Written by Amanda Fisk; Photographed by Paige Green
In the quiet countryside of the Sonoma Coast, a fairly long, slightly steep, single-lane road winds its way up to Starbuck Station Wools—the home, studio and sales place of Martha Cant.
Martha grows wool and indigo, as well as other dye plants. She raises Cormo and Wensleydale sheep, maintaining a core herd of about thirty sheep. She believes this is what her land can regularly sustain and knows that different diets can affect the outcome of the wool the sheep produce. At times she does supplement with other feed like alfalfa.
At Starbuck Station Wools, Martha has developed a unique mix from the two breeds to produce a fiber that utilizes the best qualities from both breeds of sheep. Cormo sheep produce a shorter staple, or length of fiber, that is extremely fine, while the Wensleydale fleece has a longer, coarser staple with a silky sheen and texture. By crossing the two breeds, the resulting fiber is very soft, lustrous, and elegant and spins into an exceptional yarn for weaving, knitting and crochet.
Starbuck Station Wools’ beginning: after acquiring seventeen acres of land, Martha discovered that the grass would need some type of maintenance. From a nearby auction she purchased several sheep to “mow the grass.” Then the sheep needed shearing. “What to do with all that left over fleece?”
Martha decided to learn to spin and knit. She chose knitting rather than crochet, which she had always done before. She enjoys the texture created by knitting, as she feels she can create a finer fabric, crochet tending to make a bulkier end-product. Martha is also a weaver and is a member of the Redwood Guild of Fiber Arts and founding member of the Artisan’s Co-Op in Bodega, California.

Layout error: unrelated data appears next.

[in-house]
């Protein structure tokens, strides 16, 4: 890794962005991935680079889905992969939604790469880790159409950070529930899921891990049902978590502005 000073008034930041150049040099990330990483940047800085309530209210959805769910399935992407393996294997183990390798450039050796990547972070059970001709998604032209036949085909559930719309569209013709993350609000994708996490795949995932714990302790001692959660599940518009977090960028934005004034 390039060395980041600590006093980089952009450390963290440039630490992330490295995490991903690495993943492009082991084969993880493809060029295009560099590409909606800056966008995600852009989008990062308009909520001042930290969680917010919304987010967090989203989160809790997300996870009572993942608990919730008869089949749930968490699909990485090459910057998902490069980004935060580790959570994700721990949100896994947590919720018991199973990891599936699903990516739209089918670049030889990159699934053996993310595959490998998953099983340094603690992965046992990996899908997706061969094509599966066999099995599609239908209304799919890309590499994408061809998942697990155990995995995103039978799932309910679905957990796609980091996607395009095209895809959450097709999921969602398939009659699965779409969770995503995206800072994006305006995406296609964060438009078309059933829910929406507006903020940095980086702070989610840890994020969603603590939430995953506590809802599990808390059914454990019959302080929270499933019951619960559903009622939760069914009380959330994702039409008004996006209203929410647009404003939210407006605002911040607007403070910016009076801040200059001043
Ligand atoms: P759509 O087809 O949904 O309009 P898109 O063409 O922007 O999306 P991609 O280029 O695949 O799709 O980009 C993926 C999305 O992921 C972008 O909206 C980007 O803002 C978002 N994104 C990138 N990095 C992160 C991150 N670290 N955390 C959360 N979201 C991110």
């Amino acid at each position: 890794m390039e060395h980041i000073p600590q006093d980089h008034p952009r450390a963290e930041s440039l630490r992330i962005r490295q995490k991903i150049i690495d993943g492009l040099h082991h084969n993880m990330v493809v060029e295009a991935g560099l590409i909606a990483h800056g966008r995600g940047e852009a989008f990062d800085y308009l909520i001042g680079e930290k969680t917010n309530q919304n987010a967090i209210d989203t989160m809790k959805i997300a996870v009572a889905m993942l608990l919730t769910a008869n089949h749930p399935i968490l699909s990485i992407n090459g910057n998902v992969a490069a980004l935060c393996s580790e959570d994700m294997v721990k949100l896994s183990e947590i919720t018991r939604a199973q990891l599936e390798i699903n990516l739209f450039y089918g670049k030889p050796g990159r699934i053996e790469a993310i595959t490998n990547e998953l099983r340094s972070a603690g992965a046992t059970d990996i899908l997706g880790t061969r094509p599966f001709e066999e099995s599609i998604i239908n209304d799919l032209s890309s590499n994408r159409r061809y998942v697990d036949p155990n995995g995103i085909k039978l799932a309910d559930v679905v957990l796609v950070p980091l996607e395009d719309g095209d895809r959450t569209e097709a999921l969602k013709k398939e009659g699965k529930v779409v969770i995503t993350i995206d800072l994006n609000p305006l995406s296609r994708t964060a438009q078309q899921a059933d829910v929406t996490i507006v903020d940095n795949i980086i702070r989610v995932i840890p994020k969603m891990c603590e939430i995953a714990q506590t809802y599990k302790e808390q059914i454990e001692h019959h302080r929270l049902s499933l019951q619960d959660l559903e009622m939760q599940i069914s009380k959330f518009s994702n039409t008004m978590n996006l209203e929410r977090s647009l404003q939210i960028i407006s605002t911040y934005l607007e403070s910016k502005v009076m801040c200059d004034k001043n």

Her desire to create a lovely and fine end-product for spinning and knitting led Martha to develop a carefully managed breeding program for the sheep. Several generations of breeding Cormo to Wensleydale gave her the fine fleece and fiber she was trying to achieve.
Generational explorations are documented in mounds of records, and evident in a very attractive flock, all wearing coats to protect their precious fleece from the elements and debris.
Along with working to produce an excellent fiber, Martha also developed an interest in natural dyes. Always an avid gardener, it was only a few extra steps to grow the plants that would create excellent color for dyeing her fine yarn. She has produced extraordinary colors derived from her efforts in plant-based dyeing. She makes dyes with Mexican marigold, eucalyptus, bindweed, coreopsis, onion skins, and even tomato vine. After she attended a lecture by Rowland Ricketts on indigo dyeing, she decided to grow indigo on her land as well. She uses the method of extracting color from fresh plants described in Harvesting Color to use for her own indigo dye. Her sample books are amazing, with tone variations from each plant and selection of fiber.
The artful breeding program Martha has developed from years of experience and dutiful record-keeping has resulted in a very fine, soft yarn with beautiful sheen. The soft, short staple of the original Cormo sheep, crossed with the long staple and dazzling sheen of the Wensleydale, has resulted in a fleece that creates a wonderful yarn with creamy consistency that competes with the finest merino wool. Martha has found a market for her dyed and non-dyed yarn, and also sells the raw fleece.
Martha spins every day. She does the dyeing when she feels she has extra energy or a need arises. She does some of her own carding. Her life is rich with the beauty of the land around her, and the animals and plants with whom she shares it.
The yarn that Martha produces and the fleeces she sells at Starbuck Station Wools have not only the quality that comes of years of breeding experience, but the amazing subtleties of color achieved from very knowledgeable vegetable dyeing. Martha is a true Renaissance woman: “One who has broad intellectual interests and is accomplished in areas of both the Arts and Sciences… a woman knowledgable or proficient in more than one field.” (The Free Dictionary by Farlex)
To learn more about Martha Cant’s work, visit her at the Bodega Artisan’s Co-Op and look out for her yearly on-farm shearing day.